A First Pushing of Code

While the repository is now there, it's empty, so we need to add content to it. In general, the instructions provided are adequate for getting started; the only tricky part may be getting SSH to use your SSH keys.

Using Your Private SSH Key

Unless you named the keys you registered the default id_rsa or id_dsa names, you'll need to tell SSH and GIT to use the keys you've created.

To do so, the easiset solution is to load them into your SSH agent, as described on the page SSH Access to SEAS Hosts. On Windows this might involve using "pageant", on Mac and linux this usually just entails issuing this command

$ ssh-add ./gitkey

where you've supplied the path to the private key you created earlier. To test whether SSH is ready to use that key, check with the command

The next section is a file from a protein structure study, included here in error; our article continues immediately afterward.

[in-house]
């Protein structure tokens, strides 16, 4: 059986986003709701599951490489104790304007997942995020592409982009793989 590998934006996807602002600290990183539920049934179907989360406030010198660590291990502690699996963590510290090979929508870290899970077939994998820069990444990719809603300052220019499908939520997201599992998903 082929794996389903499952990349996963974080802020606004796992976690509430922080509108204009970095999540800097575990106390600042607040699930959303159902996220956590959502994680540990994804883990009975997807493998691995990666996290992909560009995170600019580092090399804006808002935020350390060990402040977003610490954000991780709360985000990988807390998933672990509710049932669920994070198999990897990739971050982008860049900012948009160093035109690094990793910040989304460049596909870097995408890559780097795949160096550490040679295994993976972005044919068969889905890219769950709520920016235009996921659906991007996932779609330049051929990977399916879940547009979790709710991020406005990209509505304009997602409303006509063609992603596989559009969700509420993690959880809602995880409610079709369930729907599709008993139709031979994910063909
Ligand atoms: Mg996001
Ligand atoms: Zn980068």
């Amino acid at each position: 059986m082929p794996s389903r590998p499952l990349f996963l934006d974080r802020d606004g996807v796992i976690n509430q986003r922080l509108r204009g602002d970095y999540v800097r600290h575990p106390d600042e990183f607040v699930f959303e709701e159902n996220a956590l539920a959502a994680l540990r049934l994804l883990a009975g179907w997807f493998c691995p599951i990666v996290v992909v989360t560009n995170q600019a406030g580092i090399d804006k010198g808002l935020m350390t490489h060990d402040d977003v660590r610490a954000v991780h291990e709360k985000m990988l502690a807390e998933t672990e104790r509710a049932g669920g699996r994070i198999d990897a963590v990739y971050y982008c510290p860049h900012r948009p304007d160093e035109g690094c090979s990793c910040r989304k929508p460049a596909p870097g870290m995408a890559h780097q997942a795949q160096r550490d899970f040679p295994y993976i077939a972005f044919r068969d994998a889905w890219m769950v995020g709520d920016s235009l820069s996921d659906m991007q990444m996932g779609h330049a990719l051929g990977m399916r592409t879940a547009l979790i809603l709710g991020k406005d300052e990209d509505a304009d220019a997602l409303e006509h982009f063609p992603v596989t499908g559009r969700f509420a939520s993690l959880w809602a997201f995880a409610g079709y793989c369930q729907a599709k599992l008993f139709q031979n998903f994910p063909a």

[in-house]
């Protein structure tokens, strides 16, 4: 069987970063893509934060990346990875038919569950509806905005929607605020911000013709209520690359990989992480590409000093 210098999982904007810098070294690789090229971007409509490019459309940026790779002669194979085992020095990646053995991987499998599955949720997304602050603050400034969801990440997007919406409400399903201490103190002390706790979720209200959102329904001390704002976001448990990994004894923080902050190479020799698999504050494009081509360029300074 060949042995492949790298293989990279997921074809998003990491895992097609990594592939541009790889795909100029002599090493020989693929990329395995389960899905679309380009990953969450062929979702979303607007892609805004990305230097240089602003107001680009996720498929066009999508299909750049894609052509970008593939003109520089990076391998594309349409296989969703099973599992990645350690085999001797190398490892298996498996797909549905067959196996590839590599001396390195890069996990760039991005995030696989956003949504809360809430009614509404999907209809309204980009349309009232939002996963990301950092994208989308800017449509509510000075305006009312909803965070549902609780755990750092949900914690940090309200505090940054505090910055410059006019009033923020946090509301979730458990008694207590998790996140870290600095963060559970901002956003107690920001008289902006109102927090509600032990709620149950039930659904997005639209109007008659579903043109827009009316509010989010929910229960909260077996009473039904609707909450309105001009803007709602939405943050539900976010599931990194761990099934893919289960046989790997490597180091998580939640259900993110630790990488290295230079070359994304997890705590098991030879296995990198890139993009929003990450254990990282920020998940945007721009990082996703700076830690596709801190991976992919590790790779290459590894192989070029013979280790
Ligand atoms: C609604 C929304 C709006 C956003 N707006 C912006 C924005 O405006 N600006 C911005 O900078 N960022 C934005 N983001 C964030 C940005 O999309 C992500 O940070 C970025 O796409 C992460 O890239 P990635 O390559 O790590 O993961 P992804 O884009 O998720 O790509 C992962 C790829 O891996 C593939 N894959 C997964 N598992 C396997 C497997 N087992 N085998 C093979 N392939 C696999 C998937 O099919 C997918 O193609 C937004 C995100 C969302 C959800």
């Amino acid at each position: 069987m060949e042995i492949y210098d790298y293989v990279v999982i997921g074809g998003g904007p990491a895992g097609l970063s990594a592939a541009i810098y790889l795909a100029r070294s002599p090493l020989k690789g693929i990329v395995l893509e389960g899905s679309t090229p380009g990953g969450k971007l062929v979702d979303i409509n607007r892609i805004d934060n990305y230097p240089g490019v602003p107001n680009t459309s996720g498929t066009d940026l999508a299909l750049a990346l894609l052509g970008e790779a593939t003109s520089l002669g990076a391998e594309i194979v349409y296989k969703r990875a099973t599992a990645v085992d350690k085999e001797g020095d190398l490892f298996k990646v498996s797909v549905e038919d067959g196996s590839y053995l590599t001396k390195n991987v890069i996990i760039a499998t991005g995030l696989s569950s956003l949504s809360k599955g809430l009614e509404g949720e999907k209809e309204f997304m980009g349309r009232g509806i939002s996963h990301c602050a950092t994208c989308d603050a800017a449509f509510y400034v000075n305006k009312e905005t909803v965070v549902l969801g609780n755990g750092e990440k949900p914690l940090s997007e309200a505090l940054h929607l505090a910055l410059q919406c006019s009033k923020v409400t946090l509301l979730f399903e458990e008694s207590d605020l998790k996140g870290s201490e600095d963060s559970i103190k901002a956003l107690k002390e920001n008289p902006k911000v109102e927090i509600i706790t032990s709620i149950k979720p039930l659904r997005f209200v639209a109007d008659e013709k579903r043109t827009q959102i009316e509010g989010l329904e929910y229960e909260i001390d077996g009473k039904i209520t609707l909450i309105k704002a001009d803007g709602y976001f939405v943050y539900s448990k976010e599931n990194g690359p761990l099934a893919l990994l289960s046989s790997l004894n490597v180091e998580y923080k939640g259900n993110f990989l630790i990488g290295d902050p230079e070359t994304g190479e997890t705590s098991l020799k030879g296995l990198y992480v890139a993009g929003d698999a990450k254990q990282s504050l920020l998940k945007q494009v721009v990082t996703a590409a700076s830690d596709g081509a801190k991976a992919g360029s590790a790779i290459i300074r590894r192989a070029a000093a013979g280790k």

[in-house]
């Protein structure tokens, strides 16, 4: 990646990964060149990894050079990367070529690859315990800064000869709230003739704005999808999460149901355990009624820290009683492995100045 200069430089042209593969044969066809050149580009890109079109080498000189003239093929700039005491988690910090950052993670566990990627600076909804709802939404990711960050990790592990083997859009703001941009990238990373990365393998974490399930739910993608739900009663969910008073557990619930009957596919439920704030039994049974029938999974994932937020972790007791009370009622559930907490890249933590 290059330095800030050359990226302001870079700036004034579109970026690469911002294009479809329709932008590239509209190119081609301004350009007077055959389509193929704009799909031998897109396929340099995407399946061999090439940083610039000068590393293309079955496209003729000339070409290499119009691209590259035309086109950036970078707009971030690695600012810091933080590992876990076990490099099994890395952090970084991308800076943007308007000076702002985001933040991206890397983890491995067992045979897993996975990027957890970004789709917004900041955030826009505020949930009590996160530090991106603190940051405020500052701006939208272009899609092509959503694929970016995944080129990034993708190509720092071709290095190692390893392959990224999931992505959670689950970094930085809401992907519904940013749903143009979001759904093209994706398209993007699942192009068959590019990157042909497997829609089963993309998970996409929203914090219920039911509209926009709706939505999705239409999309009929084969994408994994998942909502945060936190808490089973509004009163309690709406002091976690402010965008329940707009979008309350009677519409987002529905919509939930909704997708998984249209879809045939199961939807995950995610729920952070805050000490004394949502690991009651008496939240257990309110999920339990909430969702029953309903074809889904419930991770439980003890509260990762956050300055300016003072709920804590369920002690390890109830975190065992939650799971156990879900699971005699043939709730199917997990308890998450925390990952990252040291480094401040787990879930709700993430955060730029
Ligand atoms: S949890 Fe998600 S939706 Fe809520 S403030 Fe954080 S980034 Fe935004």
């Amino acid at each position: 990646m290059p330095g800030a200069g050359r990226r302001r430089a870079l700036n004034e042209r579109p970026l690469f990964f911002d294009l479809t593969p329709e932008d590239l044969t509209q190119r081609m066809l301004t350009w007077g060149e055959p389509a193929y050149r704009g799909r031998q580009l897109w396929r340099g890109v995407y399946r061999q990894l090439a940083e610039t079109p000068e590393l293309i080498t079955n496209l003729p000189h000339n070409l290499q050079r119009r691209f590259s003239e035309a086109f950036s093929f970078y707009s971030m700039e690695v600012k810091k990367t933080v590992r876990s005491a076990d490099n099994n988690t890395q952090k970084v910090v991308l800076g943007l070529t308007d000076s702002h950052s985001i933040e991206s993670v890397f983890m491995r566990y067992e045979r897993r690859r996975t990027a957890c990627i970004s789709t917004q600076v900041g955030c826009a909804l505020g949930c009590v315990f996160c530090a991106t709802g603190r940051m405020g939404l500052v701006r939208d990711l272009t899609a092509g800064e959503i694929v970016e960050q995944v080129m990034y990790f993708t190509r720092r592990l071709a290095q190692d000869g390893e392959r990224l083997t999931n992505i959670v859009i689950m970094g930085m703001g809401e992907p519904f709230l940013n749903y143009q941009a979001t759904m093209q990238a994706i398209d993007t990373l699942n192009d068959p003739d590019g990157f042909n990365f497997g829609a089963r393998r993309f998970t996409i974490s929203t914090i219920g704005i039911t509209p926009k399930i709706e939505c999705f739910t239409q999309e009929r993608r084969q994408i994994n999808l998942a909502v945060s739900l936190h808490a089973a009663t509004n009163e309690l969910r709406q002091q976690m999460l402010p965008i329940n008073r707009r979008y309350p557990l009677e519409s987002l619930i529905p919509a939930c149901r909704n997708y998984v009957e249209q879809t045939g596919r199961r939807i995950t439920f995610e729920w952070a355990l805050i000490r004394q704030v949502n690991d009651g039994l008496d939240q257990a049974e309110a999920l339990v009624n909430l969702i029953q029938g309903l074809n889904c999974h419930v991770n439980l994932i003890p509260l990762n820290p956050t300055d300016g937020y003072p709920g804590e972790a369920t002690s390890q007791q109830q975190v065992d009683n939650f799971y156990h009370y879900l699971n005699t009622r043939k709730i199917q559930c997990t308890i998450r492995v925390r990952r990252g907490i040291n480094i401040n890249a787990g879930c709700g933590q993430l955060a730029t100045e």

$ ssh-add -l 
2048 f0:0e:37:25:d5:bd:73:b9:e2:de:32:d2:d2:4f:83:61 gitkey (RSA)

If the gitkey filename is listed, you should be good to go. If you have troubles with this step, contact us at or refer to the myriad other documentation on the web.

An Initial Local Repository

Once that's working, you can push some code into the repository. If you have a local repository of code ready to go, then great, otherwise start out by creating a dummy repository with an empty README file or similar. Then create a local repository using GIT that includes that file. From the command-line version of GIT, this would be something like

$ git init-db 
$ echo "Just starting..." > README
$ git add README
$ git commit README

See our documentation "Introduction To GIT" for more about the GIT tool itself.

Pushing Code

Once you have a local repository to push, we need to configure it to push to the remote repository on the server, and then actually push it. The "Getting started" snippet on the website will detail how to do this for your case. Here we'll follow the steps for our example case.

To start, you need to configure the local repository with your name and email. From the directory where you created the repository (on Mac or Linux there should be a directory named .git in it), you run